Seann William Scott's Goon Show
Doug Glatt (Seann William Scott - Planet 51) is a not too bright bouncer, a genuinely decent guy who is polite and friendly to everyone, even those who is boss expects him to rough up. It is why he is a bit of a disappointment to his parents especially as his brother has followed in his father's footsteps by becoming a doctor. Whilst at an ice-hockey game with his friend Pat (Jay Baruchel - She's Out of My League) he finds himself having to stand up to protect his smart mouthed friend when he goes to far and ends up becoming a sensation when he lays out a hockey player, splitting his helmet open with a head butt. It leads to Doug being signed up to play for a team as an enforcer despite having never played ice hockey let alone the fact that he can't ice skate. But it also leads to him come up against Ross Rhea (Liev Schreiber) his ice hockey idol.
Ever since taking on the role of Stifler, Seann William Scott seems to be in a constant battle to escape from his shadows and I will admit when I see Scott's name attached to amovie I think here we go with another crude comedy. The irony is that Seann William Scott isn't the deliverer of the crude and crass in "Goon" that comes from Jay Baruchel who goes above and beyond to be obnoxious and succeeds as he delivers one of his most annoying performances yet. In fact Seann William Scott shows a very different side to his character, playing it as a gentle big guy, a nice guy with the ability to dish out a lot of pain and Scott impresses in this slight change of character.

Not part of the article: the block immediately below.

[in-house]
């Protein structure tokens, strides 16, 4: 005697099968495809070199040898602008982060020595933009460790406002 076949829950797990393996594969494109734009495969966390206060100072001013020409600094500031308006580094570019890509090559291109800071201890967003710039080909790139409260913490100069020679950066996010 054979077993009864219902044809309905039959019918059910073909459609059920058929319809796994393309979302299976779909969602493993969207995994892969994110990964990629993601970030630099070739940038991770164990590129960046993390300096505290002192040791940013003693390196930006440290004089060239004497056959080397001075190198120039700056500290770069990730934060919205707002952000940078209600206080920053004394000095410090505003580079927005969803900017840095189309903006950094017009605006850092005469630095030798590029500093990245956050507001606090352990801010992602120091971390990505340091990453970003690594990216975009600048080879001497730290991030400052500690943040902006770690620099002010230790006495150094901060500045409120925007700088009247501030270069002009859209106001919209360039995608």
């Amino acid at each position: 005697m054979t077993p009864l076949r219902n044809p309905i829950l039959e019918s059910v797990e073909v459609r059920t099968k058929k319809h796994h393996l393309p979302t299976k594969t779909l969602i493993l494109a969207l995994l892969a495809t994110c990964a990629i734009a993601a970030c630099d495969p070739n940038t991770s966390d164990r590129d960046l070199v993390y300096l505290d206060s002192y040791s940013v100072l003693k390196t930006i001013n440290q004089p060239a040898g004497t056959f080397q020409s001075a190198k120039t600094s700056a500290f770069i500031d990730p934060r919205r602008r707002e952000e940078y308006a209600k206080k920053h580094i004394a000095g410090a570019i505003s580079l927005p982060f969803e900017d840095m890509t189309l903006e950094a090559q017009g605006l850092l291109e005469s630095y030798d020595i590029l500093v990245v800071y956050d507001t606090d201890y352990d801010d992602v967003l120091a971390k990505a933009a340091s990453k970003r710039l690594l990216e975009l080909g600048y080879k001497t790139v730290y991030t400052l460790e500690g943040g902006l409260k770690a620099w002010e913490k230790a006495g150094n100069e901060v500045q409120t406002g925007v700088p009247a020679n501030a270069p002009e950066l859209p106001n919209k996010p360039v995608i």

But whilst Seann William Scott is genuinely entertaining in "Goon" the rest of the movie only scrapes in as okay. As I said Baruchel delivers a truly obnoxious performance and he is not the only one as every single supporting actor spews out the sort of dialogue you expect to have come out of Scott's mouth. And then, well there is some romance but basically there is a lot of violence as we see Doug deliver out a variety of bloody beatings to a variety of people. There is probably as much violence in "Goon" as there is comedy which whilst probably making it authentic it is also a strange experience as you are never sure whether to laugh or cringe.
What this all boils down to is that "Goon" is strangely entertaining but for me it is down to Seann William Scott playing a very different sort of character to what you expect and doing it well. But beyond that I am not sure as to whether "Goon" works or not as at times it seems little more than an excuse for violence.